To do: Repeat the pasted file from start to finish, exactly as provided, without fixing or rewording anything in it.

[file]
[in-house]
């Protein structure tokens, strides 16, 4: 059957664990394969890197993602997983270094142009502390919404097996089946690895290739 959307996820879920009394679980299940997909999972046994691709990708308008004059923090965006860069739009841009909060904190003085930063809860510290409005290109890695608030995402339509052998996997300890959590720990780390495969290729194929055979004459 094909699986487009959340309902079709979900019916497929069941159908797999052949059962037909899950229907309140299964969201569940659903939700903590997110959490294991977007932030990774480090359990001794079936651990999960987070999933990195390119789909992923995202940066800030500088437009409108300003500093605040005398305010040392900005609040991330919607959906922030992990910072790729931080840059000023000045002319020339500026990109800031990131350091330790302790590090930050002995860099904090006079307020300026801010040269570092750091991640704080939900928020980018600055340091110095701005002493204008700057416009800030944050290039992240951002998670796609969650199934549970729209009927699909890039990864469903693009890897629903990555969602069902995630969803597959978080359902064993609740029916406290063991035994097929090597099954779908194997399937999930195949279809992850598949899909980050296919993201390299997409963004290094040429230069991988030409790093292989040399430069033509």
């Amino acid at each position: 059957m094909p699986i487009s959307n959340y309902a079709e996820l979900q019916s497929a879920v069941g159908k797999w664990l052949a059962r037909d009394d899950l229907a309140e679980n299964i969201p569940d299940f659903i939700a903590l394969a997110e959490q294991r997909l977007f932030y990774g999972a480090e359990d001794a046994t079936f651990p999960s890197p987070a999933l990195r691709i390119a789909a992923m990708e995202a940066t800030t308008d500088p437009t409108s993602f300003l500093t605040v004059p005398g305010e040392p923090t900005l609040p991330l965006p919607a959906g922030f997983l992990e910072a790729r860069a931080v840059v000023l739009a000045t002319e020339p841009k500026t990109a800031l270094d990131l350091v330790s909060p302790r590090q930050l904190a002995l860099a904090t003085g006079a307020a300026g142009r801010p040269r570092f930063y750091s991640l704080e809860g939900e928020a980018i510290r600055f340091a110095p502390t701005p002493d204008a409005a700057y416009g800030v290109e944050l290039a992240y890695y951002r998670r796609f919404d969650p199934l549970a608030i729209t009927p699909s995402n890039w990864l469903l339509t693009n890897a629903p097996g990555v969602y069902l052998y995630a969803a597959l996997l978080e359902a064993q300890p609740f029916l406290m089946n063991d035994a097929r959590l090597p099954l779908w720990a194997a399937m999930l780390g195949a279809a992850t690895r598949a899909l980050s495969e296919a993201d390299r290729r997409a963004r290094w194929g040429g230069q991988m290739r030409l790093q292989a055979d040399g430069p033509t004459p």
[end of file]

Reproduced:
[in-house]
């Protein structure tokens, strides 16, 4: 059957664990394969890197993602997983270094142009502390919404097996089946690895290739 959307996820879920009394679980299940997909999972046994691709990708308008004059923090965006860069739009841009909060904190003085930063809860510290409005290109890695608030995402339509052998996997300890959590720990780390495969290729194929055979004459 094909699986487009959340309902079709979900019916497929069941159908797999052949059962037909899950229907309140299964969201569940659903939700903590997110959490294991977007932030990774480090359990001794079936651990999960987070999933990195390119789909992923995202940066800030500088437009409108300003500093605040005398305010040392900005609040991330919607959906922030992990910072790729931080840059000023000045002319020339500026990109800031990131350091330790302790590090930050002995860099904090006079307020300026801010040269570092750091991640704080939900928020980018600055340091110095701005002493204008700057416009800030944050290039992240951002998670796609969650199934549970729209009927699909890039990864469903693009890897629903990555969602069902995630969803597959978080359902064993609740029916406290063991035994097929090597099954779908194997399937999930195949279809992850598949899909980050296919993201390299997409963004290094040429230069991988030409790093292989040399430069033509």
């Amino acid at each position: 059957m094909p699986i487009s959307n959340y309902a079709e996820l979900q019916s497929a879920v069941g159908k797999w664990l052949a059962r037909d009394d899950l229907a309140e679980n299964i969201p569940d299940f659903i939700a903590l394969a997110e959490q294991r997909l977007f932030y990774g999972a480090e359990d001794a046994t079936f651990p999960s890197p987070a999933l990195r691709i390119a789909a992923m990708e995202a940066t800030t308008d500088p437009t409108s993602f300003l500093t605040v004059p005398g305010e040392p923090t900005l609040p991330l965006p919607a959906g922030f997983l992990e910072a790729r860069a931080v840059v000023l739009a000045t002319e020339p841009k500026t990109a800031l270094d990131l350091v330790s909060p302790r590090q930050l904190a002995l860099a904090t003085g006079a307020a300026g142009r801010p040269r570092f930063y750091s991640l704080e809860g939900e928020a980018i510290r600055f340091a110095p502390t701005p002493d204008a409005a700057y416009g800030v290109e944050l290039a992240y890695y951002r998670r796609f919404d969650p199934l549970a608030i729209t009927p699909s995402n890039w990864l469903l339509t693009n890897a629903p097996g990555v969602y069902l052998y995630a969803a597959l996997l978080e359902a064993q300890p609740f029916l406290m089946n063991d035994a097929r959590l090597p099954l779908w720990a194997a399937m999930l780390g195949a279809a992850t690895r598949a899909l980050s495969e296919a993201d390299r290729r997409a963004r290094w194929g040429g230069q991988m290739r030409l790093q292989a055979d040399g430069p033509t004459p």